honey_babe_smHoney Babe Miniature Peach

Sweet, yellow freestone, rich peach flavor. Heavy bearing 5 ft. tree. Early to mid-July in Central Calif. Excellent choice for home orchard. 500 hours. Self-fruitful. Pat. No. 5276. (Zaiger)

Multiple Variety Combination Fruit Salad

babcock_smBabcock Peach

Long-time favorite white-fleshed freestone. Sweet and juicy, aromatic, low in acid. Very high-scoring in taste tests. Ripens mid-July in Central Calif. Widely adapted: (low chill requirement, yet not early blooming). 250-300 hours. Self-fruitful.

july_elberta_smJuly (Kim) Elberta Peach

Also called Early Elberta. Reliable heavy crops. Juicy, sweet, very flavorful yellow freestone. Very high-scoring in taste tests. For canning, freezing, or fresh use. 500 hours. Self-fruitful.

blenhiem_smBlenheim (Royal) Apricot

All-purpose freestone, sweet, aromatic, flavorful. Long-time No.1 apricot in California. Early bloom. Late June harvest in Central Calif. 500 hours. Self-fruitful.

santa_rosa_smSanta Rosa Plum

Most popular plum in California & Arizona. Juicy, tangy, flavorful. Reddish-purple skin, amber flesh tinged red. Late June in Central Calif. 300 hours. Self-fruitful.

fantasia_smFantasia Nectarine

Popular, large, yellow freestone. Early harvest fruit is firm-ripe and tangy, later harvest is sweet, with rich flavor: high-scoring in taste tests. Late July/early August in Central Calif. 500 hours. Self-fruitful.

Multi Budded Deciduous Fruit Tree Care

Select a sunny and wind sheltered location, with well drained fertile soil. Test the drainage by digging a hole at least one foot deep. Fill with water. Let it drain and fill again. If it takes longer than 3-4 hours to drain on the first or second filling, the drainage is not good enough. Choose another location or plant on a mound or raised bed that is at least 12" above ground level.

Amend the soil with commercial planting mix or finished compost if fertility is a question. Dig a hole that is at least three times the width of the nursery container. Roots will reach out beyond the tree canopy for nutrients.

When trees are young, water as needed, so that soil will be evenly moist, but not overly wet. As trees mature, deep infrequent watering is preferred.

The care and pruning of all deciduous fruit trees is similar, with the exception of Cherries. Cherries should only be pruned lightly as needed in order to preserve fruit bearing wood. They should only be pruned in non-rainy seasons because they are susceptible to diseases that infect the tree through pruning wounds during wet weather.

Ultimate tree height is the decision of the gardener. Cut back or remove vigorous shoots that have grown above the desired height. This is best done in late summer or in the fall after the tree has gone dormant.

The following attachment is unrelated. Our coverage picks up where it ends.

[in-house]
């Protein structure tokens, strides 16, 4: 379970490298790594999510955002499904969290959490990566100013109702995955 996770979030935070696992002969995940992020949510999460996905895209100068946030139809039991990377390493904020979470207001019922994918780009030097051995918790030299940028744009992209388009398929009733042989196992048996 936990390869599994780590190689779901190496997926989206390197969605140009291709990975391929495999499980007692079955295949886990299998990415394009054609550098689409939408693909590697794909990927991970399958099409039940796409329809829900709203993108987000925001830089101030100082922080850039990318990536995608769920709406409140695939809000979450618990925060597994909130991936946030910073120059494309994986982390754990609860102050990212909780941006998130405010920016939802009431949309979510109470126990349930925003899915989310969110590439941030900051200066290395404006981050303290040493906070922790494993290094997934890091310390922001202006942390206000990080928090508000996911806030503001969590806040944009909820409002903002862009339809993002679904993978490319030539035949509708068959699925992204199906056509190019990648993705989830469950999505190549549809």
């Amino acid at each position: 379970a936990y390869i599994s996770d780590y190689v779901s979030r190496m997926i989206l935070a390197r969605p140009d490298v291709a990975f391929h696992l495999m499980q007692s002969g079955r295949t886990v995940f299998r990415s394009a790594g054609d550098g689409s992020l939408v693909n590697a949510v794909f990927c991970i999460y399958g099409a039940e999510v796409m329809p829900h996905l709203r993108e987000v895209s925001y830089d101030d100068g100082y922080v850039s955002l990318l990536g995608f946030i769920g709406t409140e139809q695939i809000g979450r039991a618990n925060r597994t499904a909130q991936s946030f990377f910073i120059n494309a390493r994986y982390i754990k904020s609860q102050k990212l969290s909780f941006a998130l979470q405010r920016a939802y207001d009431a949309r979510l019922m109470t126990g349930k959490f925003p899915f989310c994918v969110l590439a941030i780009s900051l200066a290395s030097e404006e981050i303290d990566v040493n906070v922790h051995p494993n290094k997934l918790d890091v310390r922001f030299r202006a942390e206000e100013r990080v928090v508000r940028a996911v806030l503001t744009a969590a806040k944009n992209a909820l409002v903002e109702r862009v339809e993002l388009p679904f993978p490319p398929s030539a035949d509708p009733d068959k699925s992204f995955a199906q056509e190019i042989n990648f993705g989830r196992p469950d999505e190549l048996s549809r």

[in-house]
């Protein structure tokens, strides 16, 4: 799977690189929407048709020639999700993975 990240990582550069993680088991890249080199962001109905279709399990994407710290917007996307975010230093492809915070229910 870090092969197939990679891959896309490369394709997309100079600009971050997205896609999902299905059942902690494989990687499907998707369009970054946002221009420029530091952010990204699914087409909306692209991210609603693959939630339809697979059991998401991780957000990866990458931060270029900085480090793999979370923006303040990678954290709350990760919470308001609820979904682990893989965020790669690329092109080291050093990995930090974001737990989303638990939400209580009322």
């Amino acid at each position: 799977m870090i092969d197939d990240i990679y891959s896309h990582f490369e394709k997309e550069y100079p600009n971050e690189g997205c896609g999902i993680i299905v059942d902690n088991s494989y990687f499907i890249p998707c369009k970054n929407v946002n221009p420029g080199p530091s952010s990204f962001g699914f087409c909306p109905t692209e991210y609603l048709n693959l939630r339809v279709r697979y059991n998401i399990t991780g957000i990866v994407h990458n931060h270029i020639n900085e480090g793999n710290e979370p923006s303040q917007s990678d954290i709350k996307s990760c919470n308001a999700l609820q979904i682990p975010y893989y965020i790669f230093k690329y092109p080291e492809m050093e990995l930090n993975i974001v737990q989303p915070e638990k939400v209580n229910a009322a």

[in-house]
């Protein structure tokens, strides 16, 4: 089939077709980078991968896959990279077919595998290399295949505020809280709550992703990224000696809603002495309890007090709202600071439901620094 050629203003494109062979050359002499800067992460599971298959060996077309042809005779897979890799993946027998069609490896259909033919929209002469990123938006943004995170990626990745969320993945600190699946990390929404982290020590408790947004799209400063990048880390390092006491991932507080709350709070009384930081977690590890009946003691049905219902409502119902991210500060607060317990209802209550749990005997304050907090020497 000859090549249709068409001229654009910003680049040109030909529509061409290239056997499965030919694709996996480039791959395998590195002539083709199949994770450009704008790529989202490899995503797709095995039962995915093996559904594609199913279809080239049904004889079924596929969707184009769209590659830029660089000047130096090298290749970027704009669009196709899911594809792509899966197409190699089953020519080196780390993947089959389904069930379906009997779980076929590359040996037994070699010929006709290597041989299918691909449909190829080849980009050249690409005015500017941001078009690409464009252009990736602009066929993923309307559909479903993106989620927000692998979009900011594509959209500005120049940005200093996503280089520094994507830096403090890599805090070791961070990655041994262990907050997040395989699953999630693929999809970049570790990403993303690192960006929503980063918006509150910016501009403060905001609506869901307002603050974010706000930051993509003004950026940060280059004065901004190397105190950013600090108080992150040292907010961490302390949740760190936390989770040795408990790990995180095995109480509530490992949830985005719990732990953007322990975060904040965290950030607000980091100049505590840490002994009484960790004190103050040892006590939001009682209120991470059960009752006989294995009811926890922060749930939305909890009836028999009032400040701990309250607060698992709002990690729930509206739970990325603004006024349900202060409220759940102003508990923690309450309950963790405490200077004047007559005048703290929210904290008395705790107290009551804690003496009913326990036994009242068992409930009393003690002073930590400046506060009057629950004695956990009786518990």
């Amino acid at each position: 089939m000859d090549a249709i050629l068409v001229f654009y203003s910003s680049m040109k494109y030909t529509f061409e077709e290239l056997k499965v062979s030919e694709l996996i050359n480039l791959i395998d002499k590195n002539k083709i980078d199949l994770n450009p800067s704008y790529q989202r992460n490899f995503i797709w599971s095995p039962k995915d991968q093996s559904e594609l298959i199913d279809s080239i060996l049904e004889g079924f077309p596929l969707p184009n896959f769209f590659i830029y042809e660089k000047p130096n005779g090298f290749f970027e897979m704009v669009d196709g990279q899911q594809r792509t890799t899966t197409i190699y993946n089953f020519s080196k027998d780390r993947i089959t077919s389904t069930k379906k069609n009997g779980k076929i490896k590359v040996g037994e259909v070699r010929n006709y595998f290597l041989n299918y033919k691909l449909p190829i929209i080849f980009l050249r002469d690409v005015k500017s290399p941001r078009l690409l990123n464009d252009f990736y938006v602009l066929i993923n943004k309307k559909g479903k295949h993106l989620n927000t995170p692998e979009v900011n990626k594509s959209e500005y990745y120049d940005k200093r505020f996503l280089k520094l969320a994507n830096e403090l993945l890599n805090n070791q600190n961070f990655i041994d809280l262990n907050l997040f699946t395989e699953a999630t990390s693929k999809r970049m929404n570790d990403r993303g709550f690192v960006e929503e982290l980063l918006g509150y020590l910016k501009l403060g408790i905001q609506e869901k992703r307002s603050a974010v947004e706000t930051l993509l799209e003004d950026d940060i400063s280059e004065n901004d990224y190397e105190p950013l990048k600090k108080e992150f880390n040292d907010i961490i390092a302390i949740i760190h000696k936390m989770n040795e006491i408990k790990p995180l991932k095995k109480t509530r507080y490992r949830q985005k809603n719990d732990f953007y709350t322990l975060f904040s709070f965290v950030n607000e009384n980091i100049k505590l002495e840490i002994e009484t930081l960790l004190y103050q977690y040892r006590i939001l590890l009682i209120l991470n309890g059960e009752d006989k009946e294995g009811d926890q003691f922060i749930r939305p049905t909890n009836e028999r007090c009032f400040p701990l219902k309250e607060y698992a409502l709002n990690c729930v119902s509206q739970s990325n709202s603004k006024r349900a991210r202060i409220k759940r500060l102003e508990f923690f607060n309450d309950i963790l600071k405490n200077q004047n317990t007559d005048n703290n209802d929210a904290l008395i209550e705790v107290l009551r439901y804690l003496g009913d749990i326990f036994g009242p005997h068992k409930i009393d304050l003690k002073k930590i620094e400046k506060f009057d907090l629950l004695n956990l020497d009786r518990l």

In late spring or early summer, cut back all new growth by at least half. Since small fruit will be developing at this point, you can avoid pruning the fruit bearing wood.

Larger scaffold branches should be upright and well spaced. When pruning, leave a short stub (collar) above the shoot or branch that remains. The smaller branches that bear the fruit should have at least six inches of free space between them. Try to prune so that all remaining branches have room around them. Make sure that each of the varieties on a multi tree has room to develop and is not overshadowed by other parts of the tree.

On older established trees, make sure cuts are at an angle so water does not collect on a horizontal surface. Paint pruning cuts with tree seal. After drastic pruning, whitewash bare trunks with interior white latex paint, diluted 50-50 with water. This can help prevent sunburn.

Unless the soil is already enriched with compost, fruit trees will benefit from fertilizing. Once leaves begin to form, use a slow release all purpose fertilizer. We prefer sprinkling the granular form rather than the tree stakes. Deciduous fruit trees do not need as much nitrogen as citrus.

Compost made from green waste and composted manures can be incorporated in the soil or used as mulch. When renewed consistently, this will provide a source of nitrogen and other nutrients over time. Mulch in the root zone will also help retain soil moisture. Be sure to keep mulch away from the trunk.

Ideal soil ph is between 6.0 and 7.5.

Dormant Spray
In the fall, apply a Bordeaux mix or dormant oil spray.  Be sure to read and follow all label instructions when applying these or any other pesticide. Apply again just prior to blooms opening, to combat common pests and diseases.

Peaches and Nectarines in particular require this type of treatment to minimize peach leaf curl and brown rot. Apples also benefit from dormant sprays.